Cord in baby’s neck (nuchal cord)

Nuchal cord is quite a common home birth risk factor. In most cases, however, the cord is not tight, hence enabling the baby to be born vaginally. A midwife can unloop the cord as the baby’s body is descending, or loosen the cord to let the baby to be born through the loop. In other instance, she may cut the loop as the baby is descending.

However, if the cord is very tight, the baby would not descend. In this situation, a baby may show a distress as indicated by a decrease in the heartbeat. If the distress continues, then the mom has to be transferred to a hospital for a c-section. 

If the home treatment does not help, then it’s time to go to hospital for further treatment, either by drug administration via an IV, blood transfusion or even operation in the case of non-detaching placenta. However, it is worth to note that a homebirther is significantly less likely to get a postpartum hemorrhage because of several reason:

– homebirthers are usually not of high-risk category who are more likely to get a post-partum haemorrhage.

– the risk of having a postpartum hemorrhage increases with intervention, such as labor induction and assisted delivery. You will get none of those at home.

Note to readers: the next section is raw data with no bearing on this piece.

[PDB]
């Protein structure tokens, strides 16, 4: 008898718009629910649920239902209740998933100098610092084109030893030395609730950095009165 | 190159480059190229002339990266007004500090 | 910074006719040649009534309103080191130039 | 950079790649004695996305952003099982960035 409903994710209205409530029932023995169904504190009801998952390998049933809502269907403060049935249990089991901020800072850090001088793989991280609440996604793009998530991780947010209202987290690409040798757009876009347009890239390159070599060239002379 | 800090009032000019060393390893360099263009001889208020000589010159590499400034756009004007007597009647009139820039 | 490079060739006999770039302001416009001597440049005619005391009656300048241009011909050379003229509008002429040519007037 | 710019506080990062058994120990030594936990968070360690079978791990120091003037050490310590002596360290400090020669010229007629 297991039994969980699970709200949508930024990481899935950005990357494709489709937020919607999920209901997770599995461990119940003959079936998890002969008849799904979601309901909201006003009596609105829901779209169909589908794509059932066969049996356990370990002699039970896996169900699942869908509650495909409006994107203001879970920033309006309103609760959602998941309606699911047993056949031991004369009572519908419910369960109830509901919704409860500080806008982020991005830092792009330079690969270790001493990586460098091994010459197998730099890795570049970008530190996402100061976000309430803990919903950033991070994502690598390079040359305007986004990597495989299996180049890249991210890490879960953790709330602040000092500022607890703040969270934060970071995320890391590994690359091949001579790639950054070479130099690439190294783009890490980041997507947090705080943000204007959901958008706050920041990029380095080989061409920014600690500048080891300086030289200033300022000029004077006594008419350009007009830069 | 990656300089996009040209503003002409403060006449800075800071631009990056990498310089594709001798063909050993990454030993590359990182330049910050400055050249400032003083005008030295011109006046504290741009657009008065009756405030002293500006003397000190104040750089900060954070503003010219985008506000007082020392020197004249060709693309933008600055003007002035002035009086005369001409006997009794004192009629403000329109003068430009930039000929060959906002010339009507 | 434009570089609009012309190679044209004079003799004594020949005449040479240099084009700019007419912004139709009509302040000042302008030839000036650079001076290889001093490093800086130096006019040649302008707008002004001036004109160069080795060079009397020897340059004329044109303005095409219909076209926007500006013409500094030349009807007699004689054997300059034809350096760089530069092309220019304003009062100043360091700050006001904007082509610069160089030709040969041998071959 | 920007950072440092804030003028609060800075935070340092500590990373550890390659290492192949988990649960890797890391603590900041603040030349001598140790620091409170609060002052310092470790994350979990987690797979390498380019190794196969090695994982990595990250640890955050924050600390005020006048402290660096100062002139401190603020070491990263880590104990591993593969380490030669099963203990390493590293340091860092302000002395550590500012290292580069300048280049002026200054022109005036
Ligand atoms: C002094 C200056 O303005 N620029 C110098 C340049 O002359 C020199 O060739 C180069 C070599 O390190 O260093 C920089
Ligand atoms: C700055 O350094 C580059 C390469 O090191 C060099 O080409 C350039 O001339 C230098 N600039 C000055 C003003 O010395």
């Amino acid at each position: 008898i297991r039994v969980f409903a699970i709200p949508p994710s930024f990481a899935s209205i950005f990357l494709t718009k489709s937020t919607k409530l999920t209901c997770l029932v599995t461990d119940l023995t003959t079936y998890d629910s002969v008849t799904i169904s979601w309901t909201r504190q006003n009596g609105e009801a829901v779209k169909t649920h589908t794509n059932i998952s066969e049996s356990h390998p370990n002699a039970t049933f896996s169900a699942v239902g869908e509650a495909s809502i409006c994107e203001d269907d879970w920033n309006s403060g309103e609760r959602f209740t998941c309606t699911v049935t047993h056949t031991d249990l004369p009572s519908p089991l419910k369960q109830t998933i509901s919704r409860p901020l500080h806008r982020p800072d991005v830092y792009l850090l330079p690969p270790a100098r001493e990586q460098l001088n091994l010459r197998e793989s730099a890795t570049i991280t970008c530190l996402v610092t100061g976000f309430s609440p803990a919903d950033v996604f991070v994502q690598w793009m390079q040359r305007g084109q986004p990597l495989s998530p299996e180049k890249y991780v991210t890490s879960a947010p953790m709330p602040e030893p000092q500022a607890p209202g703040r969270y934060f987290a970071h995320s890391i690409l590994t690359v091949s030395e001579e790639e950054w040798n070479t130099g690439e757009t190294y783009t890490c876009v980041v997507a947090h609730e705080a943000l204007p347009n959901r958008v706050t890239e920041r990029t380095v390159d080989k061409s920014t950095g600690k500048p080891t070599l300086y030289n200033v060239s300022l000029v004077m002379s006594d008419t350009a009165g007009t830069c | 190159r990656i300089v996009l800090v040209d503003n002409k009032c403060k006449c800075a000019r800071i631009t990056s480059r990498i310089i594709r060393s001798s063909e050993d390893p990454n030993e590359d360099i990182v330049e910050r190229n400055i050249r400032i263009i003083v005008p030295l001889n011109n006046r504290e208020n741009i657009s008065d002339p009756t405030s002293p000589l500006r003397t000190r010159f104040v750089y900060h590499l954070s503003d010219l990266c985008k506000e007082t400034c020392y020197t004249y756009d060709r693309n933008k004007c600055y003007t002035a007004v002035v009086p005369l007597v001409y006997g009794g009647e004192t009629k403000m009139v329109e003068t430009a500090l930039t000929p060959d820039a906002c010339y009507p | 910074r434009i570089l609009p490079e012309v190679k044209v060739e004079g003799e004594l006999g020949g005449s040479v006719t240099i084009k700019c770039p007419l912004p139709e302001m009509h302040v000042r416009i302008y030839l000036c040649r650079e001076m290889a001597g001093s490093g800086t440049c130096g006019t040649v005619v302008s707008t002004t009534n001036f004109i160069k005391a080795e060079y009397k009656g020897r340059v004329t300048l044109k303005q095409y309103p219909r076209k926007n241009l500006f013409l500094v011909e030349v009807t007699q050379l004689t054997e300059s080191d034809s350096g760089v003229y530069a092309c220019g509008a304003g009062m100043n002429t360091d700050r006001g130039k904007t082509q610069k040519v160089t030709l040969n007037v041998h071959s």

– a homebirther and a midwife are more likely to make an extra effort prenatally to minimize or eliminate potential complication/ home birth risk, including preventing hemorrhage from happening. This can be achieved by eating nutritious food, avoiding junk food, smoking, and alcohol, or ensuring to get necessary vitamin and mineral in form of supplements

Baby needs resuscitation

 In case of the baby needing resuscitation, all homebirth midwives are required to have a training in newborn resuscitation and they carry their resuscitation equipment all the time in homebirth. Therefore, a midwife will know what to do in this emergency situation and has the means to administer help.

Shoulder dystocia

 Shoulder dystocia is a condition where the shoulders are still stuck inside the mother after the head is born. This situation is dangerous because the baby cannot breathe with the lung until it’s born. At the same time, it may not get oxygen from the cord because the cord can be compressed in this situation.

Whether this situation arises at home or at a hospital, the treatments are the same, which is using maneouvres to free the shoulder. The most important thing to do when faced with this emergency is changing the mother’s position to give more room for the shoulder to descend. Two good position for this kind of situation are:

  • 1. on-all-fours position.
  • 2. position where the mom places the knees under her armpits.

These home birth risk factors may sound scary to you. But you could be faced with these risk factors at a hospital too. In fact, some of the intervention at a hospital increases the chance of these risk factors to happen. In addition, for some of the home birth risk factors, a homebirth midwife can offer the same treatment you would have got from a hospital. Finally, while some of the home birth risk requires transfer to hospital , none of them occurs suddenly. Even if you require an emergency c-section, you will get there in time.

Leave a Comment